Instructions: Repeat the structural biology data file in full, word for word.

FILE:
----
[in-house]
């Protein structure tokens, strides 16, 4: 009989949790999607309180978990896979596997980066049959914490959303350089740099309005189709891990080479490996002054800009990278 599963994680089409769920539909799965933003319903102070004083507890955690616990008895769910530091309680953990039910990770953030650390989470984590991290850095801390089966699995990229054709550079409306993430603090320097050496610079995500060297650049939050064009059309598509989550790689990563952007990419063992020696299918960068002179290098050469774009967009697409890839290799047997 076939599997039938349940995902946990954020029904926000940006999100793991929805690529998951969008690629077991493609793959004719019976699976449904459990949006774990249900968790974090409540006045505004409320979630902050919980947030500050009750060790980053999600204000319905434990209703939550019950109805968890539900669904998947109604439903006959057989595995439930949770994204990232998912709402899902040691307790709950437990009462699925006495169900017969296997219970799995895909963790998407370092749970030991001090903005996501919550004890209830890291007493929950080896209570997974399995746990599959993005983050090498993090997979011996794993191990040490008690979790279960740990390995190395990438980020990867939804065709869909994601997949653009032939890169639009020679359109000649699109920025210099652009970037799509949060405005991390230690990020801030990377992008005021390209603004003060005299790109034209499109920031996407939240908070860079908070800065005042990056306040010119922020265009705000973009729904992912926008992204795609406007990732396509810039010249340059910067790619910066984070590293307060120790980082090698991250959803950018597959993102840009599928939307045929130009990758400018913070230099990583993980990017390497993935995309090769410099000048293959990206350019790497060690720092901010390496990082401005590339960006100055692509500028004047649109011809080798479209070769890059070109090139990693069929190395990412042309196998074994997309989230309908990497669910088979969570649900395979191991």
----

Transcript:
[in-house]
């Protein structure tokens, strides 16, 4: 009989949790999607309180978990896979596997980066049959914490959303350089740099309005189709891990080479490996002054800009990278 599963994680089409769920539909799965933003319903102070004083507890955690616990008895769910530091309680953990039910990770953030650390989470984590991290850095801390089966699995990229054709550079409306993430603090320097050496610079995500060297650049939050064009059309598509989550790689990563952007990419063992020696299918960068002179290098050469774009967009697409890839290799047997 076939599997039938349940995902946990954020029904926000940006999100793991929805690529998951969008690629077991493609793959004719019976699976449904459990949006774990249900968790974090409540006045505004409320979630902050919980947030500050009750060790980053999600204000319905434990209703939550019950109805968890539900669904998947109604439903006959057989595995439930949770994204990232998912709402899902040691307790709950437990009462699925006495169900017969296997219970799995895909963790998407370092749970030991001090903005996501919550004890209830890291007493929950080896209570997974399995746990599959993005983050090498993090997979011996794993191990040490008690979790279960740990390995190395990438980020990867939804065709869909994601997949653009032939890169639009020679359109000649699109920025210099652009970037799509949060405005991390230690990020801030990377992008005021390209603004003060005299790109034209499109920031996407939240908070860079908070800065005042990056306040010119922020265009705000973009729904992912926008992204795609406007990732396509810039010249340059910067790619910066984070590293307060120790980082090698991250959803950018597959993102840009599928939307045929130009990758400018913070230099990583993980990017390497993935995309090769410099000048293959990206350019790497060690720092901010390496990082401005590339960006100055692509500028004047649109011809080798479209070769890059070109090139990693069929190395990412042309196998074994997309989230309908990497669910088979969570649900395979191991």